Make us your home page

Today’s top headlines delivered to you daily.

(View our Privacy Policy)

Confederate flag may stay aloft

The Sons of Confederate Veterans have raised the Confederate flag that is flying near Interstates 4 and 75 several times this year.


The Sons of Confederate Veterans have raised the Confederate flag that is flying near Interstates 4 and 75 several times this year.

TAMPA — The giant Confederate flag near Interstates 75 and 4 has been flying for nearly two weeks, and this time it is likely to stay aloft, backers say.

The Sons of Confederate Veterans first raised the banner for 20 minutes on April 1, and then again on June 3 and on Flag Day, June 14, on private property where they were building a monument to honor Confederate soldiers. They have put it up and lowered it three times, never flying it for more than a day or so.

The group raised it again Aug. 24 to commemorate the death of an outspoken flag advocate, and it has been up ever since.

"My hunch, my gut feeling, is that it will probably stay up," said Marion Lambert, who spearheaded the memorial park on U.S. 92, just west of Interstate 75.

After a series of choreographed media events and the glare of national exposure, the most recent, ongoing display of the flag occurred with almost no fanfare. But people are noticing just the same.

"My phone has been ringing the last two weeks nonstop," said Michelle Williams, a community activist who opposes the flag. "They want to know why the flag is still flying."

After the flag went up in August, University of South Florida sociologist H. Roy Kaplan asked his 200 students if they had seen it. Three-quarters of them had.

A former head of the National Conference for Community and Justice, Kaplan at one time offered to help negotiate a compromise between opponents and proponents of the Confederate flag monument.

"I was periodically involved," Kaplan said, "but I backed off when I saw that there were other initiatives afoot."

Lambert said other civic groups have approached him since June, trying to broker an agreement. Those efforts stalled after Lambert expressed his reluctance to meet with NAACP officials.

In fact, the flag might have come down by now, had its supporters not been miffed by a failed effort to defend the flag at an NAACP membership meeting.

"They booed me down," said Al Mccray, who resigned his NAACP membership a few days after trying to present the "true meaning of the Confederate flag."

Mccray's treatment angered the Sons of Confederate Veterans, whose members decided to delay plans to lower the flag. The decision to let it remain up came almost by default, Lambert said.

"We just love seeing that flag flying high," he said. "It's exhilarating."

Despite its visibility, the flag might not be quite the lightning rod it was a few months ago, said Curtis Stokes, the president of the Hillsborough County branch of the NAACP.

"When it first went up in June, we were flooded with calls," Stokes said. "But in the last incident we have had three calls."

Nonetheless, Stokes said he hopes to limit the prominence of a symbol many find racially divisive. "If that was a giant flag with a swastika on it, the Jewish community would be offended," he said.

Andrew Meacham can be reached at (813) 661-2431 or

Confederate flag may stay aloft 09/03/08 [Last modified: Monday, September 8, 2008 11:46am]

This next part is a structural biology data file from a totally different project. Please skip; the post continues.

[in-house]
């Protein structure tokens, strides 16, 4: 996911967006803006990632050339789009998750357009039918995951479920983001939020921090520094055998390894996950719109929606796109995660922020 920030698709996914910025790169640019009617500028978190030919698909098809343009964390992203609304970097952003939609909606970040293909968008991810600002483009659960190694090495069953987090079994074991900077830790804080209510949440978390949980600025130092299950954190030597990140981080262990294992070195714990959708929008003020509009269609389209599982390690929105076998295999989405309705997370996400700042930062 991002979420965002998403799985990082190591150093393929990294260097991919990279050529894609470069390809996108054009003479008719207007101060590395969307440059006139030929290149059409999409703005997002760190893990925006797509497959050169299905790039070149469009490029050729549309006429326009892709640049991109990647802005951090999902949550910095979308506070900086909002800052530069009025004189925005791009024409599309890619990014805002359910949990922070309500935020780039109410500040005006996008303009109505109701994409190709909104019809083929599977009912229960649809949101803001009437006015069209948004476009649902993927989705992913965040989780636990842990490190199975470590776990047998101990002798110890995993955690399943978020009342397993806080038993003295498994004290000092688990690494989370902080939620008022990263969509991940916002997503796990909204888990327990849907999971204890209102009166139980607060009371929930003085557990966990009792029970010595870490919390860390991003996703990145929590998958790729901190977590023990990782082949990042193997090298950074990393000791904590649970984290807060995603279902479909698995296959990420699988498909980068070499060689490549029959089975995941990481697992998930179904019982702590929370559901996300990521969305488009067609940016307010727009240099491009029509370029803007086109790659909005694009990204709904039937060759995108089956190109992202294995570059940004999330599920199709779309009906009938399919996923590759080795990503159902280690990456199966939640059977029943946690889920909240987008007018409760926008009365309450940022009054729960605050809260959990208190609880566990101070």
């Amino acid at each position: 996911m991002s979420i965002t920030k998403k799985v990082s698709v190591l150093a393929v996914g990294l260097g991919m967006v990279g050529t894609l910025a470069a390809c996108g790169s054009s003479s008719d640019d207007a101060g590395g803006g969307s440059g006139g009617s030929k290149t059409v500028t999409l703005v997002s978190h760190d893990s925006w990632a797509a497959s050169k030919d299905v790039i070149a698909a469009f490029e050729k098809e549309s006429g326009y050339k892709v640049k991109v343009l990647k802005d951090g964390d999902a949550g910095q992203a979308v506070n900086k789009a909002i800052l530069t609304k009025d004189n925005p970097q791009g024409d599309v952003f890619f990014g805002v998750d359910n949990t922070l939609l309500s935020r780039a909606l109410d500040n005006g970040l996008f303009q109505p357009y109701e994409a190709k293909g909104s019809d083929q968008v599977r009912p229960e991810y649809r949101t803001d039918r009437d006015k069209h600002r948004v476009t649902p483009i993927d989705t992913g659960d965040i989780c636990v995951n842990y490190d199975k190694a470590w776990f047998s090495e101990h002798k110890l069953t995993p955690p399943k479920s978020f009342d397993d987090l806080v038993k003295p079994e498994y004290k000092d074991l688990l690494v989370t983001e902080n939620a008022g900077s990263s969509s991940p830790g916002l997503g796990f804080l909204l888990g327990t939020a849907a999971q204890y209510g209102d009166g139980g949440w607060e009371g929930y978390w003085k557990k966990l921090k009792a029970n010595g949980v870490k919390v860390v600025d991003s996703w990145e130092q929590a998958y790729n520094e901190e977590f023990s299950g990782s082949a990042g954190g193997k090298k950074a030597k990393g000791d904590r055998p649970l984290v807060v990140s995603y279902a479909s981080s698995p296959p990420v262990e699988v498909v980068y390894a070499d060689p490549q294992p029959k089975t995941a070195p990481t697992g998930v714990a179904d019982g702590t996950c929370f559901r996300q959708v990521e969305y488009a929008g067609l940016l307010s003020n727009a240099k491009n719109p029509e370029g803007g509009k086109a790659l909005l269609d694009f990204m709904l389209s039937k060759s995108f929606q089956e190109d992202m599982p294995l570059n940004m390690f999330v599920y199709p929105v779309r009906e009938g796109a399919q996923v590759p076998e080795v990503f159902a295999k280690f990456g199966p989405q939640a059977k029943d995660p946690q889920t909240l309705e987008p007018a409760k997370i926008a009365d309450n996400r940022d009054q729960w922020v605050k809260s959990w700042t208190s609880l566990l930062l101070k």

Photo reprints | Article reprints

© 2017 Tampa Bay Times


Join the discussion: Click to view comments, add yours

  1. Construction starts on USF medical school, the first piece of Tampa's Water Street project


    TAMPA — Dozens of workers in hard hats and boots were busy at work at the corner of South Meridian Avenue and Channelside Drive Wednesday morning, signaling the start of construction on the University of South Florida's new Morsani College of Medicine and Heart Institute.

    A rendering shows what the USF Health Morsani College of Medicine and Heart Institute will look like when completed in 2019. Local officials gathered Wednesday to celebrate as construction begins on the facility, the first piece of the Water Street redevelopment area in downtown Tampa. [Rendering courtesy of the USF Health]
  2. Flooded Withlacoochee River nears crest


    The flooded Withlacoochee River neared its projected crest Wednesday, with expectations that the floodwaters will begin to recede by the weekend.

    LUIS SANTANA   |   Times This aerial drone view shows flooding in the Talisman Estates neighborhood along the Withlacoochee River.
  3. Tampa Electric rules, Duke Energy drools, Hillsborough commissioners declare


    TAMPA — The pile on of Duke Energy continued Wednesday in Hillsborough County, where commissioners boasted how quickly most of their constituents had power after Hurricane Irma.

    Duke Energy workers cut tree limbs off a power line on Sept. 11 following Hurricane Irma.
  4. Whatever USF has to say about Temple waits till Thursday


    "The holes were wide open. Anyone could have run through them."

    South Florida Bulls cornerback Mazzi Wilkins (23) intercepts a pass during the second half of the home opener for the South Florida Bulls against the Stony Brook Seawolves at Raymond James Stadium in Tampa, Fla., on Saturday, Sept. 2, 2017. LOREN ELLIOTT   |   Times
  5. 'Rick and Morty' Rickmobile is coming to Tampa next week


    We now have details on when and where Rick and Morty's belching Rickmobile will be when the rolling promo for the cult hit Adult Swim show swings through Tampa on Sept. 27.

    Ricky and Morty fans will head to the Lowry Parcade and Tavern in Tampa on Sept. 27 where a pop-up merch store that will operate out of a Rick Sanchez-shaped truck.